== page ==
Back transformation of an MLR model [duplicate]

I've obtained a multiple linear regression model in the form $$\mathrm{log}(Y) = \beta_0 + \beta_1x_1 + \dots + \beta_4x_4 + \beta_5x_1x_2 + \dots + \beta_{10}x_3x_4 + \beta_{11}x_1^2 + \dots + \beta_{14}x_4^2$$ from the model I've obtained some contour plots that, for a more immediate interpretation, I've back transformed in original units (using $10^{\tilde{y}}$).

Now my question is: do I need to back transform also the model parameters, the confidence intervals of the parameters themselves and the interval of prediction for new responses? How?

I think that would be nice to back transform at least the RMSEP and RMSE in order to obtain an estimate in original units of the mean error associated with the model in prediction and in fitting. How?

This is called the re-transformation problem. I'm going to make your model a little simpler to talk about it:

$$\ln{Y} = \beta_0 + \beta_1X_1 + \beta_2X_2 + \beta_3X_2^2 + \epsilon$$

Now, that model does not make predictions for $$Y$$, it makes predictions for $$\ln{Y}$$. It is tempting to make predictions for $$Y$$ by just taking predictions for $$\ln{Y}$$ and exponentiating them like $$\hat{Y}=\exp(\widehat{\ln{Y}})$$. This is wrong (i.e. biased), though:

\begin{align} \ln{Y} &= \beta_0 + \beta_1X_1 + \beta_2X_2 +\beta_3X_2^2 + \epsilon\\ Y &= \exp(\beta_0 + \beta_1X_1 + \beta_2X_2 + \beta_3X_2^2)\exp(\epsilon)\\ \mathrm{E}\{ Y|X\} &= \exp(\beta_0 + \beta_1X_1 + \beta_2X_2 + \beta_3X_2^2)\,\mathrm{E}\{\exp(\epsilon)|X\}\\ \hat{\mathrm{E}}\{ Y|X\} &= \exp(\widehat{\ln{Y}})\,\mathrm{E}\{\exp(\epsilon)|X\} \end{align}

The best predictor of $$Y$$ is its expectation. If we could conclude that $$\mathrm{E}\{\exp(\epsilon)|X\}=1$$, then we could just exponentiate like you are suggesting above. But Jensen's inequality says that since $$\mathrm{E}\{\epsilon|X\}=0$$, it must be that $$\mathrm{E}\{\exp(\epsilon)|X\}>1$$. So, we have to use some kind of adjustment. The adjustment is called Duan's Smearing Estimator. It is just the sample mean of the exponentiated prediction errors (residuals) from the original model, $$(1/N)\sum \exp(e_i)$$. So the right way to re-transform from the log model back to predictions on Y is:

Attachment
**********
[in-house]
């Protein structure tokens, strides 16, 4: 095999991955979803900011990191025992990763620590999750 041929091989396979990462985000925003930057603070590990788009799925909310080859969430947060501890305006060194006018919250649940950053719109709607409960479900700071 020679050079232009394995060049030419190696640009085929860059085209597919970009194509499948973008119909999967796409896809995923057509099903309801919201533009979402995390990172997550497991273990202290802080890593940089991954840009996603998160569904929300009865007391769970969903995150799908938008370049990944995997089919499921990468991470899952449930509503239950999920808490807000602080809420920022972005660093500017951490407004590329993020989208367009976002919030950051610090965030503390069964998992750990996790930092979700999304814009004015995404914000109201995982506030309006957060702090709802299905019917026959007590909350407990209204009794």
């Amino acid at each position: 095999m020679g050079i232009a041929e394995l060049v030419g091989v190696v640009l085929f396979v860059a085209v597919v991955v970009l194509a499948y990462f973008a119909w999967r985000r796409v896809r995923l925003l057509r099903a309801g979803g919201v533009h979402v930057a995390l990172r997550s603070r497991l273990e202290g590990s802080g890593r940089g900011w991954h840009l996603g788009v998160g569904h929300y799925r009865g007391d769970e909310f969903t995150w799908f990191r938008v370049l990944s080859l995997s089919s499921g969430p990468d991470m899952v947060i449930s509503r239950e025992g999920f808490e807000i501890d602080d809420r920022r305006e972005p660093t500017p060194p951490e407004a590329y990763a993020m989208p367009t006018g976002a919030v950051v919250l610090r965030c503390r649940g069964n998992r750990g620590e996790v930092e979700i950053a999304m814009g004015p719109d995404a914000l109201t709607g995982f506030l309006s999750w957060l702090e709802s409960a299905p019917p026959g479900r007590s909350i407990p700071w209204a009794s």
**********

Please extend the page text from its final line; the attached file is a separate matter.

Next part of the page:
$$\hat{Y}_j = \exp(\widehat{\ln{Y}}_j) \cdot \frac{1}{N}\sum_{i=1}^N \exp(e_i)$$

To your questions. On the parameters, whether you need to re-transform depends on what you are trying to measure. The parameter $$\beta_2$$ measures the amount that $$Y$$ goes up (in percents) for a one unit increase in $$X_1$$. So, if $$\beta_2=0.04$$, that says that $$Y$$ goes up 4% for each one unit $$X_1$$ goes up. Similarly, for each unit $$X_2$$ goes up, $$Y$$ goes up $$\beta_2+2\beta_3X_2$$ percent.

If you want to measure the amount that $$Y$$ goes up in units when $$X_2$$ goes up by one unit, then you need to re-transform:

\begin{align} Y &= \exp(\beta_0 + \beta_1X_1 + \beta_2X_2 + \beta_3X_2^2)\exp(\epsilon)\\ \frac{\partial Y}{\partial X_1} &= \exp(\beta_0 + \beta_1X_1 + \beta_2X_2 + \beta_3X_2^2)\exp(\epsilon)\beta_1\\ \hat{\mathrm{E}}\left\{ \frac{\partial Y}{\partial X_1} \right\} &= \exp(\widehat{\ln{Y}}) \cdot \frac{1}{N}\sum \exp(e_i) \cdot \beta_1 \end{align}

Notice that the answer depends on $$\hat{Y}$$, totally unlike "regular" regression. You should expect this, though. The model is non-linear, so the derivative depends on the point of evaluation. For your more complicated model, you have to be careful to apply the chain rule properly---that is, where I have $$\beta_1$$, you will have a complicated expression with $$\beta$$s and powers of your various $$X$$s and such.

For the confidence intervals, again, the question is what you are trying to measure. If you are happy with knowing how many percents $$Y$$ goes up when $$X_1$$ goes up by one, then the "regular" confidence intervals you get from the usual regression output are fine. If you want to measure the number of units that $$Y$$ goes up when $$X_1$$ goes up by one, then it's more complicated. Actually, it's very complicated in that case---you should use bootstrapping to do it. You can use something called the delta method, but it is a pain.

Root mean squared error of the prediction is easy to calculate, once you have re-transformed back to predicted $$Y$$:

$$\mathrm{RMSEP} = \sqrt {\frac{1}{N-1} \sum (\hat{Y}_i-Y_i)^2}$$

where $$\hat{Y}_i$$ comes from the formula above.

• Thank you very much! The problem is really more complicated than I thought.
– Ndr
May 7 '13 at 8:51
• @Bill Sorry to post onto this thread so long after the initial question, but why do we take the expectation of Y in the third equation given above? Couldn't we say that $\exp(\epsilon) = 1$ when $\epsilon = 0$, and $\exp(\epsilon) > 1$ when $\epsilon > 0$? Although, this doesn't account for when $\epsilon < 0$ which would surely mean that $0 < \exp(\epsilon) < 1$? I may be missing something, but why do we take the expectation to prove this? Is it required? Nov 24 '17 at 12:31
• @sym246 The best forecast of a random variable (best in the sense of minimizing mean squared error) is its expectation conditional on whatever random variables we know at the time we are making the forecast. So, if you want to forecast $Y$, then the best choice is its expectation given what we know, and that is $X$ under the assumption of the classical linear regression model.
– Bill
Nov 25 '17 at 13:26
• @Bill if my understanding is correct, this is applicable for regression model only right? There is no need to apply the same logic on decision trees, random forests etc? Jan 7 '19 at 11:56
• @Amonet Yes. I should not have said "original model." It would have been better to say "estimated model." You take the residuals from the estimated model (with lnY as the left-hand-side), exponentiate them, and take their sample mean. Best, Bill.
– Bill
Feb 9 '19 at 15:19